"A tall well-built figure, he had a dropping Stalin-like moustache. He always wore a wide-brimmed felt hat... He always carried a huge pack."
If I remember rightly his battered, knarled boots used to be on display at the tiny Tinui museum near Castlepoint.

Michael Brown

Your mention of Russian Jack, John, takes my mind back to when I was a child and Russian Jack stayed at our house. I was only about 4 and a half and we were living in a settlement called Homewood, on the East Coast of the Wairarapa. Dad was working as a roads labourer and for the rabbiting board. Interesting times for my young parents who’s minds still harked back to the time of the 2nd world war.

Anyway, we lived in this wee cottage in the middle of no where and my mum tended her 60 Rhode Island Reds and sold the eggs, and made her own butter… you know the kind of thing. Russian Jack stayed with us at least twice, perhaps three times. He would never sleep in the house, preferring the outdoors, so my parents made him a bed of hay in a redundant bathtub which awaited installation in vain on the back porch. He seemed a happy guy and not at all scarey, tho my sister said he smelled bad. I never noticed that. He had very intense eyes and leaned down to talk to us. He seemed to think we should dislike him which, of course, made us like him the more.

He did odd jobs for my dad, who in turn mended his boots, which were very worn and holed. And he had a curious layer of newspaper on his head and chest which he said kept out the cold, and wads of newspaper stuffed in his ears.To keep out the bugs, he told my horrified mother.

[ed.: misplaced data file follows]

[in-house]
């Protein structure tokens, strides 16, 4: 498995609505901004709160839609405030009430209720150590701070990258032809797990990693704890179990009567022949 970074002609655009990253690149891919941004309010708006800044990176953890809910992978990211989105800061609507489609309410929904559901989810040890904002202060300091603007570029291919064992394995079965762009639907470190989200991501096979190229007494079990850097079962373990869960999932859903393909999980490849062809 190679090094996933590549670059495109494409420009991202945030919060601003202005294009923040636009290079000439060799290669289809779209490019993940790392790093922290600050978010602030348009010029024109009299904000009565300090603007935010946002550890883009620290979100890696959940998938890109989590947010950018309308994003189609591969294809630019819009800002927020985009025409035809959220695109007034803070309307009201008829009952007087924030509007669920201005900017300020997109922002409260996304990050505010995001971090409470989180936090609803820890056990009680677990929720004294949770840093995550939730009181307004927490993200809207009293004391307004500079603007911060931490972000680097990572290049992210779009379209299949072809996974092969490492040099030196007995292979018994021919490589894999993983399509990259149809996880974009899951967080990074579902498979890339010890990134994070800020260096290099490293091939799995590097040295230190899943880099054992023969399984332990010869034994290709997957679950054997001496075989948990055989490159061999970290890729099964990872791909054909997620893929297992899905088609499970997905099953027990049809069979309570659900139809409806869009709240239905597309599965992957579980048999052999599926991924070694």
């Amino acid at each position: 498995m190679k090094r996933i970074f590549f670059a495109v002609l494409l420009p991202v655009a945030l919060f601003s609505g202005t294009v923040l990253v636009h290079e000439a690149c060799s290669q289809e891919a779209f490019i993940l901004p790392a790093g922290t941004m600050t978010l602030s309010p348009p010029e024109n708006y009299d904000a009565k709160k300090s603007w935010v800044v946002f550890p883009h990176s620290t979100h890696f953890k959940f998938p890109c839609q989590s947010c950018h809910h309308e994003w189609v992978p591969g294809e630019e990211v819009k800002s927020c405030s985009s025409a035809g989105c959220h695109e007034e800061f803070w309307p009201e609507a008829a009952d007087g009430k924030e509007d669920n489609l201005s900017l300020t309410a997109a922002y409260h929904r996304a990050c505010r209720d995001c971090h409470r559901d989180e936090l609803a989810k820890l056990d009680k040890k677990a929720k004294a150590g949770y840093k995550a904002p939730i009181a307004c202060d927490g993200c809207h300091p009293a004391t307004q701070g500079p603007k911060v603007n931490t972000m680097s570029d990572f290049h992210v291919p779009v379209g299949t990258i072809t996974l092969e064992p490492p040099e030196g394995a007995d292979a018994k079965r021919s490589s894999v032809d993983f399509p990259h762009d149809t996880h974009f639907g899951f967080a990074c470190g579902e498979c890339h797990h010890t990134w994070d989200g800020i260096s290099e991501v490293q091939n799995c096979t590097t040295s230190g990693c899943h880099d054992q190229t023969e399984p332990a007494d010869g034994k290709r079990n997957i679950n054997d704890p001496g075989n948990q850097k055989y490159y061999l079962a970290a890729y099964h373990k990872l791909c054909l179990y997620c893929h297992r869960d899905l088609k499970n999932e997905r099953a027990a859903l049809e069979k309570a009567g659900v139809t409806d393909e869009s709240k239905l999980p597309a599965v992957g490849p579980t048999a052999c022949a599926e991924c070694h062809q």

He was very deaf, so we all had to shout, but it could just have been the wads!

When he went off on his travels , the parents would fill his two billy cans, one with milk and the other with eggs and off he’d go with his billies dangling off his pack.

My parents liked him because he would milk the cows and stuff, but when another traveller turned up my dad took him in dislike and sent him away. He didn’t want to work, my dad said.
We found a wee pile of stones with an arrow of stones pointing to our house. Dad said it was a signal for a sanctuary on the road and that we should leave it alone.

My parents were travellers themselves , in their way, and shortly after Russian Jacks’ last visit we moved away. But it was a happy place with happy memories , and a large part of what made it memorable was Russian Jack.

Cheers, Beverley Young

1 comment:

Anonymous said...

Hello I remember Russian Jack very well as a child, our mother use to give him tea leaves, and Dads tobacco, we were very scared of him as kids, he use to walk past our house up Onga Road Hunterville and even slept near our fathers garden. We were not sure where he was headed perhaps out to Otairi Station. Regards Beverley